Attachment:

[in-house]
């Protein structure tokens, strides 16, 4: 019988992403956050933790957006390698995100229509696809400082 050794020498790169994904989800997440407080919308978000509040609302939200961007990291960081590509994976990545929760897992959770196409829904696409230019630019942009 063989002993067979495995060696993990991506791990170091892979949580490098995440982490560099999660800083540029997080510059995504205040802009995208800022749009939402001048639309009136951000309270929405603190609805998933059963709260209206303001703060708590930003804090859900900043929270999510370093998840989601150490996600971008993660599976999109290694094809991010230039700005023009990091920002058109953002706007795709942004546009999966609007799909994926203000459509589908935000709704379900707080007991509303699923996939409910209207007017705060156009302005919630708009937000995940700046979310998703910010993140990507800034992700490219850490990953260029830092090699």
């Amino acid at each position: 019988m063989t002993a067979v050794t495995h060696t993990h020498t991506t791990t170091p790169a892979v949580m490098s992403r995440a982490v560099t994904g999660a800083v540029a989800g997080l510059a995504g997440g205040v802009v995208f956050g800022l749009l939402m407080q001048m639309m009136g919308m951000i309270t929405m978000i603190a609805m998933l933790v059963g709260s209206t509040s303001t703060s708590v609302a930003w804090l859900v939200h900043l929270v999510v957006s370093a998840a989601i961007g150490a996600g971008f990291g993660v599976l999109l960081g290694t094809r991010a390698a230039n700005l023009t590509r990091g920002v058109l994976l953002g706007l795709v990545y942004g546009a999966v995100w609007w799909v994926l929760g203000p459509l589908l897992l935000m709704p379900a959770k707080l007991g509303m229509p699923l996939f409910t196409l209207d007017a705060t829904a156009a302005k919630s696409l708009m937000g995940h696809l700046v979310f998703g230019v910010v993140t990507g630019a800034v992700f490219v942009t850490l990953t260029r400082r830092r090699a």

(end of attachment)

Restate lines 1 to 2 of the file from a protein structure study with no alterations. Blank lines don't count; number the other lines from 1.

[in-house]
């Protein structure tokens, strides 16, 4: 019988992403956050933790957006390698995100229509696809400082 050794020498790169994904989800997440407080919308978000509040609302939200961007990291960081590509994976990545929760897992959770196409829904696409230019630019942009 063989002993067979495995060696993990991506791990170091892979949580490098995440982490560099999660800083540029997080510059995504205040802009995208800022749009939402001048639309009136951000309270929405603190609805998933059963709260209206303001703060708590930003804090859900900043929270999510370093998840989601150490996600971008993660599976999109290694094809991010230039700005023009990091920002058109953002706007795709942004546009999966609007799909994926203000459509589908935000709704379900707080007991509303699923996939409910209207007017705060156009302005919630708009937000995940700046979310998703910010993140990507800034992700490219850490990953260029830092090699």